As the grimacing gentleman above and to your left, world record holding powerlifter Chris Duffin, can attest, a well trained lumbar disc can manage outrageous load. Premium Members to FixYourOwnBack can see Chris in action on Chapter 9 of The Plan where we discuss thoughtful loading of the disc in powerlifting. While all of us might not aspire to these endeavors, it’s worth seeing one end of the loading spectrum as you’re navigating the ability to progressively load a previously injured disc.
As the subjects of FixYourOwnBack.com are the problems associated with injured discs that are loaded to the point of injury, it is easy for us to become hypersensitive about ANY loading in the discs. This, of course, is faulty reasoning because we know that exercise load helps with tissue growth and repair throughout the body. We are at a point in the literature these days (May, 2012) where we are still learning how much load and what vectors of loading might be health promoting. We are also still learning about the timing of that loading, as in how long recovery and repair stages are for injured and uninjured discs. Contributing to our understanding of healthy loading is the work of Tapio Videman and Michele Battie.
Their study, Challenging the cumulative injury model: positive effects of greater body mass on disc degeneration (citation below), was drawn from a cohort of twins in Finland. The found 44 pairs of twins that had at least 8kg (17.6 lbs.) difference in body weight and put them through some tests and questionnaires. They found that the heavier twins had:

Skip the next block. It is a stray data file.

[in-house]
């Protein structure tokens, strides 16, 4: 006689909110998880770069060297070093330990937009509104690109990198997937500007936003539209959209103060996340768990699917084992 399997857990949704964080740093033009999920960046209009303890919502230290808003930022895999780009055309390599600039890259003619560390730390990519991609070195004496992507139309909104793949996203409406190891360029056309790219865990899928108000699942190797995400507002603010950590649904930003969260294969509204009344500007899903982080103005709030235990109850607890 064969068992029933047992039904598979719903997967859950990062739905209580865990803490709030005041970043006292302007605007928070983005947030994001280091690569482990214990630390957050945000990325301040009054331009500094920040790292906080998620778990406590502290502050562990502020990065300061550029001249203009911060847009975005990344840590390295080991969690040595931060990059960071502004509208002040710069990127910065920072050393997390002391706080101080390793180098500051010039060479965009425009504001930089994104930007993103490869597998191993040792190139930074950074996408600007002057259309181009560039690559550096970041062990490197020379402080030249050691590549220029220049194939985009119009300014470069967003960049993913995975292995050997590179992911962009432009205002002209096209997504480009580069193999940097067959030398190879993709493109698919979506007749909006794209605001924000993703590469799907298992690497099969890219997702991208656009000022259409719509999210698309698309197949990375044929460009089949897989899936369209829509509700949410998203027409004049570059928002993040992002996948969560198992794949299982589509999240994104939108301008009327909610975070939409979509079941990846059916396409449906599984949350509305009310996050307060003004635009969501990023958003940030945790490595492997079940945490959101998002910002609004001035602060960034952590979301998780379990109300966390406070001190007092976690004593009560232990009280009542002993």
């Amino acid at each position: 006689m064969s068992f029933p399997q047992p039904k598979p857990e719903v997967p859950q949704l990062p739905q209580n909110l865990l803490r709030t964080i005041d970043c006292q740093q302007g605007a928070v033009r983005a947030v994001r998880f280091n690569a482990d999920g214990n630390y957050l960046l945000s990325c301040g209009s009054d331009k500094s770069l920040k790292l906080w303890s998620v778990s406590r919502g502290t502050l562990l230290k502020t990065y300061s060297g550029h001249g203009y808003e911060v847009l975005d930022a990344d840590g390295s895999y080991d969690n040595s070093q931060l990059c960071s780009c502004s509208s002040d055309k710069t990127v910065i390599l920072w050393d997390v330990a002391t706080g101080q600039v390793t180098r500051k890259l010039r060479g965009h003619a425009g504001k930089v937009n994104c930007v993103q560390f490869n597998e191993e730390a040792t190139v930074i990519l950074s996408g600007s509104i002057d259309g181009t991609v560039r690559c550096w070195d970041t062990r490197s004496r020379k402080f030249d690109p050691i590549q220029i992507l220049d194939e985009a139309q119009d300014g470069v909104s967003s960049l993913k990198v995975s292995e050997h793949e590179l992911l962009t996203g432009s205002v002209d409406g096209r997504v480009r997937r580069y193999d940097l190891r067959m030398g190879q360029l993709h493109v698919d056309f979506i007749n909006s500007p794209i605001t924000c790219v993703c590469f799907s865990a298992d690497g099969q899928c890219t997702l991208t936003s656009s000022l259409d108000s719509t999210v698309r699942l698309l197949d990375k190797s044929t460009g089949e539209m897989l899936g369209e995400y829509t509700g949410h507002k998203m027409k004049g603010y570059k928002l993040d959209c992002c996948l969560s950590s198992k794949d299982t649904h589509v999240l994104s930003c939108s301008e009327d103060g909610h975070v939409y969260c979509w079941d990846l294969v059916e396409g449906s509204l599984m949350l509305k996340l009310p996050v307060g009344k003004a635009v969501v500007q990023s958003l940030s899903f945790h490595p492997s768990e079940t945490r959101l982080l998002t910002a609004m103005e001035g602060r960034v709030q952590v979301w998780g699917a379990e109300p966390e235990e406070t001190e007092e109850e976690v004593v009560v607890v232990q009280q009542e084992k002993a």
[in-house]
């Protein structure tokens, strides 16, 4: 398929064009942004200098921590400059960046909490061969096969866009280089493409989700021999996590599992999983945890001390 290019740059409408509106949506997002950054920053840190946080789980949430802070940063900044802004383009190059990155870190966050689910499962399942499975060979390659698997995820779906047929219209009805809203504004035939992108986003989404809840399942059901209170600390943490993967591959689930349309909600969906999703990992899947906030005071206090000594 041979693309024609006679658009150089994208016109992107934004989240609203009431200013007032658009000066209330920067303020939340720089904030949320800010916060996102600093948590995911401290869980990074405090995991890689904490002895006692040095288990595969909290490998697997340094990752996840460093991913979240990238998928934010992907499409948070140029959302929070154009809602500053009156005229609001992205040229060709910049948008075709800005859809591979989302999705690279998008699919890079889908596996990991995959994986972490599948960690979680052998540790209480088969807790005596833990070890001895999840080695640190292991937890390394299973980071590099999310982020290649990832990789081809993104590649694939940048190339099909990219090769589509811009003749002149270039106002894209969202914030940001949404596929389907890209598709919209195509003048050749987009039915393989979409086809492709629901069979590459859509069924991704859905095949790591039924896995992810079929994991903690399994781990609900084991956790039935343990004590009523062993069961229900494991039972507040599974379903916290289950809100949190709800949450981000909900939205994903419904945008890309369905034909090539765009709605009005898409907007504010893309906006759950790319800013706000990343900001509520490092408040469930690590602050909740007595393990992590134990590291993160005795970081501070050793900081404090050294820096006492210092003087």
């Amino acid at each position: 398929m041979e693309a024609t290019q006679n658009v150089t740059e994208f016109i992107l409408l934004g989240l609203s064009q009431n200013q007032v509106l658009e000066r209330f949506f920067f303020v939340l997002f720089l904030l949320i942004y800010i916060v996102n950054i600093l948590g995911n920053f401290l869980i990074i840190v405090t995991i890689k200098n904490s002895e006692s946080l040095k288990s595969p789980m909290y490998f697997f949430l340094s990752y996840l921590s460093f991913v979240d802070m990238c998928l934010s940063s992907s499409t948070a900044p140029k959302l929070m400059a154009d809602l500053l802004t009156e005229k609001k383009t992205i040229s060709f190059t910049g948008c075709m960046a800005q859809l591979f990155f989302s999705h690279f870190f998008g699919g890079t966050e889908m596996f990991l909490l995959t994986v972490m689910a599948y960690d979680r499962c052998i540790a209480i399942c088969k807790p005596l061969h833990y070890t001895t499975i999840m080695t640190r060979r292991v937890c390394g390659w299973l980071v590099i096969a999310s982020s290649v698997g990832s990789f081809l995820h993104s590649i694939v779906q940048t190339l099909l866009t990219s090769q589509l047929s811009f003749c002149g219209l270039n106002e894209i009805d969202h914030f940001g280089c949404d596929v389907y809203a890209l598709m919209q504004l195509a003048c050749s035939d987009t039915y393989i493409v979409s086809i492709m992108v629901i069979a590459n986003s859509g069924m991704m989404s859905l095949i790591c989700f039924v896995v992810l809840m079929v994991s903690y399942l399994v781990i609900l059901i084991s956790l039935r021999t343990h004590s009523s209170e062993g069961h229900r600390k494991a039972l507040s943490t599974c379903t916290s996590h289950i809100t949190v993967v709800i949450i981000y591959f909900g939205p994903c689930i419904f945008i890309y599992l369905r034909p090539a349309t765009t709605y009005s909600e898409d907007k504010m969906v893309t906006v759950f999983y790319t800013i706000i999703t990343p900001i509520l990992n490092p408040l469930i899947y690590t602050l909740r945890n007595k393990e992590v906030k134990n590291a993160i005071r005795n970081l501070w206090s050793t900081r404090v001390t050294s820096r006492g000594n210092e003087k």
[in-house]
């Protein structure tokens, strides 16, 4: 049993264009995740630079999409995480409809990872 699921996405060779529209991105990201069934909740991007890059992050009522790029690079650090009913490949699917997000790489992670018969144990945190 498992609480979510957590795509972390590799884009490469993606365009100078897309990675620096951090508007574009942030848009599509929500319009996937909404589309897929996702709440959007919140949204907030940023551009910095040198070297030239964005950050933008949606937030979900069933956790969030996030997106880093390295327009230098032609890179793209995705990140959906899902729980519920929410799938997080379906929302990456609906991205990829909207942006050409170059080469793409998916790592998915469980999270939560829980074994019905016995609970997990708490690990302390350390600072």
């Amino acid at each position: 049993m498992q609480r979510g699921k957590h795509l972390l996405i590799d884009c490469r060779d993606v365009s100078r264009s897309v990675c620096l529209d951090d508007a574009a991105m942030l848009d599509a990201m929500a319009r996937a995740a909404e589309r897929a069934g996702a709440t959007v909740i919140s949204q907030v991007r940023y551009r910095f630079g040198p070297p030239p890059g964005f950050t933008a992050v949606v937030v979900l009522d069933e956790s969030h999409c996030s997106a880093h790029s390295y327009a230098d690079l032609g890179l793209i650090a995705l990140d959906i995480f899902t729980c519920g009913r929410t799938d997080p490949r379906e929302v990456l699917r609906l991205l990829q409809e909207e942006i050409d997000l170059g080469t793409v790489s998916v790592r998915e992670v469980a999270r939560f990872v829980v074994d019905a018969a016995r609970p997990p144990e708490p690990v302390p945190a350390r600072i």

- Higher bone mineral density in the lumbar spine
- More robust discs
- Less evidence of disc degeneration as the twins aged
The things to remember here are that that extra weight the heavier twin carried may have corelated to other health risks like diabetes and heart disease, and that this speaks to the rate of loading too. Weight gain over time represents a cumulative loading which allows the bones and discs to remodel to a more robust status to manage the loads across them. In our own exercise plans, we should remember this as we load discs in healthy vectors and allow for recovery between workouts.
The surprising finding was that the extra weight in the twins did not automatically confer to worsening disc health over time. Indeed, it seemed to improve the health of discs. We still have much to learn in how to control all of these variables to predict better recovery from disc injury, but this seems to indicate that resistance loading in sensible manners, has a place in the management of disc health. A caution though from someone who treats disc injuries daily…leave the situps and crunches out of the workout and do planks instead. More on that in future weeks…
Dr. Phillip Snell